During their conversation, Garcia discussed how structures and clear protocols make courage less necessary in ethical dilemmas, what can we learn from Bernays’ definition of public relations, and three key elements in determining the “right” thing to do.

Garcia noted, “From a communication ethics point of view, what I teach my students is to ask, “What is the outcome we seek?” Not the process, but the outcome. Then ask what are the options available to you that could get you closer or farther from that outcome? And then which choice is the less bad choice? Because when you face a moral dilemma or an ethical dilemma, you’re going to make a choice that still violates some principle. What is the less bad choice that gets you closer or at least, least far from that desired outcome? You need the discipline to make the choices based on the outcome and not based on the short-term strains that put you in that situation… The more we can make decisions based on desired outcomes and using agreed upon standards as the way to calibrate whether we’re likely to get to that desired outcome, we’re more likely to live to fight another day.”

Listen to the full conversation here:

Read the full transcript here.

This past Friday marked the 18th anniversary of Logos Consulting Group. On this anniversary, I am excited to share with you not only where the firm has been, but also where we are going.

We were founded in 2002 during a recession (granted, not as dire as now). We started without a single client, but with a goal to truly partner with our clients to help them succeed. Slowly but surely, we were able to attract new clients into the firm and recruit a talented team of professionals with a variety of life, educational, and professional experiences.

Eighteen years later, we’ve worked with hundreds of clients and thousands of leaders and communicators in dozens of countries. We have taught in dozens of universities across six continents. And we have also harnessed our professional skills to help causes we care about do their work better.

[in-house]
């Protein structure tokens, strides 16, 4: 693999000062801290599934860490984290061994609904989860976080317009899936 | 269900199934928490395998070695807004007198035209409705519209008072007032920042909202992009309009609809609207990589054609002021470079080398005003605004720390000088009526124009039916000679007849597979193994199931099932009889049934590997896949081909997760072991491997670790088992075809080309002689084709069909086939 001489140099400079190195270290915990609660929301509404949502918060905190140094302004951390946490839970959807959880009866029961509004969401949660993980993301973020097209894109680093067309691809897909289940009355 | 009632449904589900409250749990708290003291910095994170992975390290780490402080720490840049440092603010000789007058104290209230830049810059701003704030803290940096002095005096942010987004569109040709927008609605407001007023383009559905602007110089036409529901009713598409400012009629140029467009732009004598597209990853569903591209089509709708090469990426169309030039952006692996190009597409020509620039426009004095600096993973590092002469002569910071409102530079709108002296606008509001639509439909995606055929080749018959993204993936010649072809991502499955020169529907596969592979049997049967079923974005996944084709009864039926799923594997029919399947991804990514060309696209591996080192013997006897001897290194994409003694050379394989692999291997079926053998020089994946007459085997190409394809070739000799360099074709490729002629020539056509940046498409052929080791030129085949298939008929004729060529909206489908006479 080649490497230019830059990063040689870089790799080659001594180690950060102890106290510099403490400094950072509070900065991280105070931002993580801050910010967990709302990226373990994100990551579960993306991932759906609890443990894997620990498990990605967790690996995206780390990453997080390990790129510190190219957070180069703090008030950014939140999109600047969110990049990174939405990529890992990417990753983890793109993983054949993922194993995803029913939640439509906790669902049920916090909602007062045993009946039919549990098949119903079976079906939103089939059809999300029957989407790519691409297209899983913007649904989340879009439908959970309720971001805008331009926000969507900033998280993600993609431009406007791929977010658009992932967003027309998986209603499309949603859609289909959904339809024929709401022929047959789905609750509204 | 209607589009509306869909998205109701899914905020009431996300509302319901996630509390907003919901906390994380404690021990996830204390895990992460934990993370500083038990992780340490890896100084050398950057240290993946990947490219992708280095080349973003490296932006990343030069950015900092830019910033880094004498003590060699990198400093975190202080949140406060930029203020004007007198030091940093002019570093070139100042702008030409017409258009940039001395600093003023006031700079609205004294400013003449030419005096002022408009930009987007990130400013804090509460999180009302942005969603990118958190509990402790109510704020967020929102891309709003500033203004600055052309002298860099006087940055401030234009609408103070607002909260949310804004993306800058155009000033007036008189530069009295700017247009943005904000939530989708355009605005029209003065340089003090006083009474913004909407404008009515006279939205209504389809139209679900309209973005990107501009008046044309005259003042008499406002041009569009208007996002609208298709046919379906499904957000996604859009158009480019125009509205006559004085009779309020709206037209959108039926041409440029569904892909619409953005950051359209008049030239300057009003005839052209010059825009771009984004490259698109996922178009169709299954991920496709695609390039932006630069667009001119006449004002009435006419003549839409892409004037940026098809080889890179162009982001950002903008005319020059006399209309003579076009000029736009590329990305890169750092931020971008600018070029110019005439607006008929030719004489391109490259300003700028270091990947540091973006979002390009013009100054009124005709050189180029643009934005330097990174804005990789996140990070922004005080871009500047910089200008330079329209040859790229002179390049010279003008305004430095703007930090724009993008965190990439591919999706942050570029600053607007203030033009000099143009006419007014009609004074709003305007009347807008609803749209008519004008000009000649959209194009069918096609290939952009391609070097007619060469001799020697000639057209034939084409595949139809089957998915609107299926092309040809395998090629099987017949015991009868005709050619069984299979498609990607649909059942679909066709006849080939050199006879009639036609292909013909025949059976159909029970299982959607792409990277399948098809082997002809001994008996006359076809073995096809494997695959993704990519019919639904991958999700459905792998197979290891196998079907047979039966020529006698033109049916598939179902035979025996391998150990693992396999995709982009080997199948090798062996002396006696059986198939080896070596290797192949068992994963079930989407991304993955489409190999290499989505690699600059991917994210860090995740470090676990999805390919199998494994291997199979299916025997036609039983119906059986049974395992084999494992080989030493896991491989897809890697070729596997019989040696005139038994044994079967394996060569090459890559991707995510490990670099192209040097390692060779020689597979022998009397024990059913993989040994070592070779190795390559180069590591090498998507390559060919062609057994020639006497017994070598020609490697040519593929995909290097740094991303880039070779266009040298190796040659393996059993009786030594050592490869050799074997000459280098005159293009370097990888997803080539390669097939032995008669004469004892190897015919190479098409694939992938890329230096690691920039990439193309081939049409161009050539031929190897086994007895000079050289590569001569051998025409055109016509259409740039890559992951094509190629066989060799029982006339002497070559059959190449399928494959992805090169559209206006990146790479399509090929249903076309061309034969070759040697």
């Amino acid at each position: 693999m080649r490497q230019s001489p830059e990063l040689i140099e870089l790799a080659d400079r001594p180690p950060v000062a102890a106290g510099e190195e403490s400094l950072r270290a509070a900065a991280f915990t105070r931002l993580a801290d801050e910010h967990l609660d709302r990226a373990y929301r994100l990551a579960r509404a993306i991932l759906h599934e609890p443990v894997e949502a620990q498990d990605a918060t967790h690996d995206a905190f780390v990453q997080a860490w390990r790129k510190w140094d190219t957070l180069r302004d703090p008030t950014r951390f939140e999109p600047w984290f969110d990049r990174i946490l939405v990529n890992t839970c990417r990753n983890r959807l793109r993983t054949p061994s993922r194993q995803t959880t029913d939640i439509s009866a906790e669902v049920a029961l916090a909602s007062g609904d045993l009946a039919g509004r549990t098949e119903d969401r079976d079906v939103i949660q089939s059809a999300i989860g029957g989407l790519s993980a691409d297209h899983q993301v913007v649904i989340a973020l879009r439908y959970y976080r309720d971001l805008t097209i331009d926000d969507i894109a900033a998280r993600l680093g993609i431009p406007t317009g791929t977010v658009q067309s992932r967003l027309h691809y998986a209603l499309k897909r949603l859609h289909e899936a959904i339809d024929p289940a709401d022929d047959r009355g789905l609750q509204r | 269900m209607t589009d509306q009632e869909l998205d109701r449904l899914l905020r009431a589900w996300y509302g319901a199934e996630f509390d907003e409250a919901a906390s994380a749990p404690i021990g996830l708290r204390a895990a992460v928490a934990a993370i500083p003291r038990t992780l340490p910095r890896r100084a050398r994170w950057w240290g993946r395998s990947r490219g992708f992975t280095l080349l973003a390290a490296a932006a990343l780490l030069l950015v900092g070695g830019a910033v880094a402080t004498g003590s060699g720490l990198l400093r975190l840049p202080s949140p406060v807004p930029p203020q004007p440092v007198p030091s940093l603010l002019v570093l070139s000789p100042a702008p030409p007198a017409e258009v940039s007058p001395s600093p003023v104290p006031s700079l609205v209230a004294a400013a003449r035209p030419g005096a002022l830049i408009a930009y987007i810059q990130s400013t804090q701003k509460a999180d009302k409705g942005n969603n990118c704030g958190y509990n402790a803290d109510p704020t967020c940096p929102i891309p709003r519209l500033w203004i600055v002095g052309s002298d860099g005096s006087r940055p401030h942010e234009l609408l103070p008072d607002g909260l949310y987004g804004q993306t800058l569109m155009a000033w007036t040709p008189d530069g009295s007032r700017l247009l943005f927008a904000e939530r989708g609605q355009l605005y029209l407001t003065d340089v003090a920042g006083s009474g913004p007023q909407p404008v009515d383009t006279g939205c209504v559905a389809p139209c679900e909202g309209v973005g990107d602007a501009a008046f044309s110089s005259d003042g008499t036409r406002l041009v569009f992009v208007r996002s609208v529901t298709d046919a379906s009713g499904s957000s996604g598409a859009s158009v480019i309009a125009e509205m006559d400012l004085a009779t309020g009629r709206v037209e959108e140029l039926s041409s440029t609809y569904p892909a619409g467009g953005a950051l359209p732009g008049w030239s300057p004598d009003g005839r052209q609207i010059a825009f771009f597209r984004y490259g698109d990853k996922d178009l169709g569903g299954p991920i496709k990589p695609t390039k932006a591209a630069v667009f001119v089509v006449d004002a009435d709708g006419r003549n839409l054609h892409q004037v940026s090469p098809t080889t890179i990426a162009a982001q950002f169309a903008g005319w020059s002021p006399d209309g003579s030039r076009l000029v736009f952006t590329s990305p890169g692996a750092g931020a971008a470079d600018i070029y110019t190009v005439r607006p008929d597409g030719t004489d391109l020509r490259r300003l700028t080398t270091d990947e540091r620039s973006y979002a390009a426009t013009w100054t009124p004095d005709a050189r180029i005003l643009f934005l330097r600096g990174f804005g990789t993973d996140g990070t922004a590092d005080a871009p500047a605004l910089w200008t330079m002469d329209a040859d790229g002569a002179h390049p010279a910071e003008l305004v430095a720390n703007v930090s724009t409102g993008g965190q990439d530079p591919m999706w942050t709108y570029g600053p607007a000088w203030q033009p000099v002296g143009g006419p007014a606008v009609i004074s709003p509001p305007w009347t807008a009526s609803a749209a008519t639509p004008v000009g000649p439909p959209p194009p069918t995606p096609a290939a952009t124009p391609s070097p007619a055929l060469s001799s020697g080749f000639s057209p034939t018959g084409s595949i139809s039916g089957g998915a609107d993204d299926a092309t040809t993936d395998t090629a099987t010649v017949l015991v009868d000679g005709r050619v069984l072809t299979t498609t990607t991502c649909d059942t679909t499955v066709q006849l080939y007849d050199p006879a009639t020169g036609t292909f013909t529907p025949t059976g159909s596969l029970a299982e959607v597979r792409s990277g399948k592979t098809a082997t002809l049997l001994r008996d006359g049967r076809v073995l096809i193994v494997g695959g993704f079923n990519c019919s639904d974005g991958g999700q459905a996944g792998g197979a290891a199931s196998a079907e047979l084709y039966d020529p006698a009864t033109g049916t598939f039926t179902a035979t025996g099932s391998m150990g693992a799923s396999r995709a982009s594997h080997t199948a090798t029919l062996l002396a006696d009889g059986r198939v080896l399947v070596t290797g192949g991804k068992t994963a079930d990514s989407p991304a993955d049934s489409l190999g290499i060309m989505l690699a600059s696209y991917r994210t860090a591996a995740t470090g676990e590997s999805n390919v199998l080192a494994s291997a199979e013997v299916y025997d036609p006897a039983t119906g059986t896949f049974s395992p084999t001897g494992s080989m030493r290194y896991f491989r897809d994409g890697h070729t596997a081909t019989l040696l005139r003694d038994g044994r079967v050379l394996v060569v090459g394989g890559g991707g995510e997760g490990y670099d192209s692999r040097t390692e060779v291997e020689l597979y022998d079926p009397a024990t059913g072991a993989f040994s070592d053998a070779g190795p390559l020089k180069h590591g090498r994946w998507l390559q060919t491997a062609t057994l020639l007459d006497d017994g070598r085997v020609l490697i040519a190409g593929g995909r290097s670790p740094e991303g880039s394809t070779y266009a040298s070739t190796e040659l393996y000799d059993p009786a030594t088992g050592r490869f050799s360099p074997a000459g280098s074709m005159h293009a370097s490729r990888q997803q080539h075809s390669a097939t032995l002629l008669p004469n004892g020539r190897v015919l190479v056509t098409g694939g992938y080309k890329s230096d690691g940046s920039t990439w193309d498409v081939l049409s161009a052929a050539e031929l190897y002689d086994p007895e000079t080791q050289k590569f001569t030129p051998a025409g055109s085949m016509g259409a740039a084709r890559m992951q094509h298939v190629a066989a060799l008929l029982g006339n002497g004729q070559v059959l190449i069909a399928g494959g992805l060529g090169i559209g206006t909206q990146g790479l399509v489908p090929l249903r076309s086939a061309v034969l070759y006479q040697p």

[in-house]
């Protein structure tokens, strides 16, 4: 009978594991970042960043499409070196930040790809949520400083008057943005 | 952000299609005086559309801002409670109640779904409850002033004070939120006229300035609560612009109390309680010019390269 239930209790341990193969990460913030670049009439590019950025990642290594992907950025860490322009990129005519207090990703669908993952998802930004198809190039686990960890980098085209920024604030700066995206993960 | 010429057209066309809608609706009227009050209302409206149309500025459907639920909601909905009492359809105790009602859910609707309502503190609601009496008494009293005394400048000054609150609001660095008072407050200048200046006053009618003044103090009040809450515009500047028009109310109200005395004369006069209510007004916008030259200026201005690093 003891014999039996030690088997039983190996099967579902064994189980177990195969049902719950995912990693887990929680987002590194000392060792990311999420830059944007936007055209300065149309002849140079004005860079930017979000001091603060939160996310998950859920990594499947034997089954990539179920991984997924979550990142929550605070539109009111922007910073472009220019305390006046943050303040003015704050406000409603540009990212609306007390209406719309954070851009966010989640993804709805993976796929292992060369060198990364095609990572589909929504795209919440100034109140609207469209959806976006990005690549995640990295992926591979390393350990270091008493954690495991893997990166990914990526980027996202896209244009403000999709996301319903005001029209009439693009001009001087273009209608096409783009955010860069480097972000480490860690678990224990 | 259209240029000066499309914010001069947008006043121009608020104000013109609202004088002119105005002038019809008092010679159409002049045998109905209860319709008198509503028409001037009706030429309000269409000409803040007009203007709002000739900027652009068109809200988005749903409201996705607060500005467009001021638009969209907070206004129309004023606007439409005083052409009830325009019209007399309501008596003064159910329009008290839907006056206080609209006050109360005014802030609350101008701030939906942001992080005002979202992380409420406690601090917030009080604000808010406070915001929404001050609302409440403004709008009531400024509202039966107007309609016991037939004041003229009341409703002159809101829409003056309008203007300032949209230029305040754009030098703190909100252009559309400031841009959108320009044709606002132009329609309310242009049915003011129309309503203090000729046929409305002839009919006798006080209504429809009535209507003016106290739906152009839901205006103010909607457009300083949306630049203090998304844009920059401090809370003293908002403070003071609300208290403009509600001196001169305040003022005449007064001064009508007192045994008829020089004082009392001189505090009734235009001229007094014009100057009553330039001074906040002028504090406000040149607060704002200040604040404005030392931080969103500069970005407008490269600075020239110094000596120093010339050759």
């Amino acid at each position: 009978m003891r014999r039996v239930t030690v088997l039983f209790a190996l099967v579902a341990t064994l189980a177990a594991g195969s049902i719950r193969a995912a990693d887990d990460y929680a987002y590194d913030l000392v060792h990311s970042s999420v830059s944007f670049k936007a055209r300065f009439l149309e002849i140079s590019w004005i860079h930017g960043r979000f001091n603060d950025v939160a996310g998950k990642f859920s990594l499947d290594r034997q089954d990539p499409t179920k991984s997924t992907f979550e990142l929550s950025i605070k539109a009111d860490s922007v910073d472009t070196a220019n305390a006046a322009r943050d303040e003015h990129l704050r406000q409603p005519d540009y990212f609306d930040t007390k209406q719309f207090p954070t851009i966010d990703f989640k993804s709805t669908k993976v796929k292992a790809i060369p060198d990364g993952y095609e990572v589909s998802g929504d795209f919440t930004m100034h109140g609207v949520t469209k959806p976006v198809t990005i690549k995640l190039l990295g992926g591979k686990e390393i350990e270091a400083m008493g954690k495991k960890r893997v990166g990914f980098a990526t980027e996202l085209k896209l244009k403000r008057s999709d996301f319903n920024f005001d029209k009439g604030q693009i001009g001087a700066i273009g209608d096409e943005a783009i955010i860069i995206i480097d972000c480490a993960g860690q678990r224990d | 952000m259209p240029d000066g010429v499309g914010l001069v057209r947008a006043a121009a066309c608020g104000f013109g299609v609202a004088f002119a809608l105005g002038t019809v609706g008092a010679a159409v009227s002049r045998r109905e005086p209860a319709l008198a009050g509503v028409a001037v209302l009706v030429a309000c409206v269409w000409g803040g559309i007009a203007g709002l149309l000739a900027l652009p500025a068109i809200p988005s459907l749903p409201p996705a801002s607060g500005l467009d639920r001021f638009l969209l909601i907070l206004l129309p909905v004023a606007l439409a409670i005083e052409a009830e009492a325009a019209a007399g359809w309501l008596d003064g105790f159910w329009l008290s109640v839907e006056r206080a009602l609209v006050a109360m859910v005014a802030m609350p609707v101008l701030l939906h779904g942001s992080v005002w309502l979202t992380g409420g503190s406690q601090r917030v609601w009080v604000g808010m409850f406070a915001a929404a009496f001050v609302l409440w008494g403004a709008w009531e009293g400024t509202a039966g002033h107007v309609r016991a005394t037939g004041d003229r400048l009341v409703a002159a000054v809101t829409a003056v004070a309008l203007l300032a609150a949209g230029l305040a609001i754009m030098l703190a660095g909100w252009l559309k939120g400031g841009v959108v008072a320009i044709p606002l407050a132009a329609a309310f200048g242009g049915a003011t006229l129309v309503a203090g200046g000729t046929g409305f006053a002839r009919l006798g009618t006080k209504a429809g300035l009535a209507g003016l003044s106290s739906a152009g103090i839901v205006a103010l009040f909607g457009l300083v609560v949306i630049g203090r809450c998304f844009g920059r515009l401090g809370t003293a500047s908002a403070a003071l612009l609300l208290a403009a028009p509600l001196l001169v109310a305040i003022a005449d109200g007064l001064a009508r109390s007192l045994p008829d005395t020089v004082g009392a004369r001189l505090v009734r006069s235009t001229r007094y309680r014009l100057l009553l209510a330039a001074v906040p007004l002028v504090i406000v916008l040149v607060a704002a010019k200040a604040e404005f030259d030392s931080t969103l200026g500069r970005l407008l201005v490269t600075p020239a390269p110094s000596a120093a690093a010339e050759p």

I am extremely proud of the work we have done and of all the relationships we have built with our clients. We are a small firm, so every relationship is incredibly important to us. I want to thank you, our clients, for all of the ways you have shaped and grown Logos over the years. The work you all do in the world is vitally important and we are so proud to be able to partner with you on your journey – whether we were there for you in crisis, helped you prepare for a high-stakes event, or coached you on how to be a more persuasive communicator, or a combination of all three. We are thankful you trust us with your time and your people.

Just as so many other organizations in the past year, we at Logos have felt the economic impacts of COVID-19. This pandemic, in addition to all the suffering it has caused around the world has fundamentally changed the climate in which our work is done.

At Logos, we know only too well that in every crisis there is an opportunity. And we have seized on the opportunity before us to think differently about who we are as a firm and how we want to serve our clients, our colleagues, and the world.

Over the past several months, we as a firm have reflected on who we are today and re-committed ourselves to our core values. We are also actively re-imagining our business model in a COVID-19 world. This re-visioning of Logos began with reminding ourselves of why we started this journey to begin with, and who we want to be for the next 18 years.

After much reflection, I am proud to share Logos’ vision and mission:

In many ways, this newly articulated vision and mission reflect the work we have done all along over the past 18 years, and why everyone on the Logos team comes to work every day excited to serve our clients. However, grounded in our vision and mission, we are excited for the possibilities that lie ahead. We are both focused and flexible in re-imagining ways to fulfill our mission to equip people to be leaders who ignite change.

We will soon be announcing several exciting new initiatives to help us do this. Stay tuned for more information in the coming weeks and months.

In the meantime, I know that this has been a difficult year, for us all facing this new reality around the world. And the difficult work is not yet over. But, to paraphrase one of my heroes, we are not at the end, nor even at the beginning of the end. We are at the end of the beginning.

This is a new beginning for Logos – a chance for us to become a stronger firm, a better partner and advisor to our clients, and a greater force for good in the world.

We are glad to share our vision and mission with you and would be immensely grateful to continue to be your partner for another 18 years and on. As always, we are here for you and any of your colleagues, friends, or families.

So, are you ready to ignite and inspire change? We at Logos are ready to help.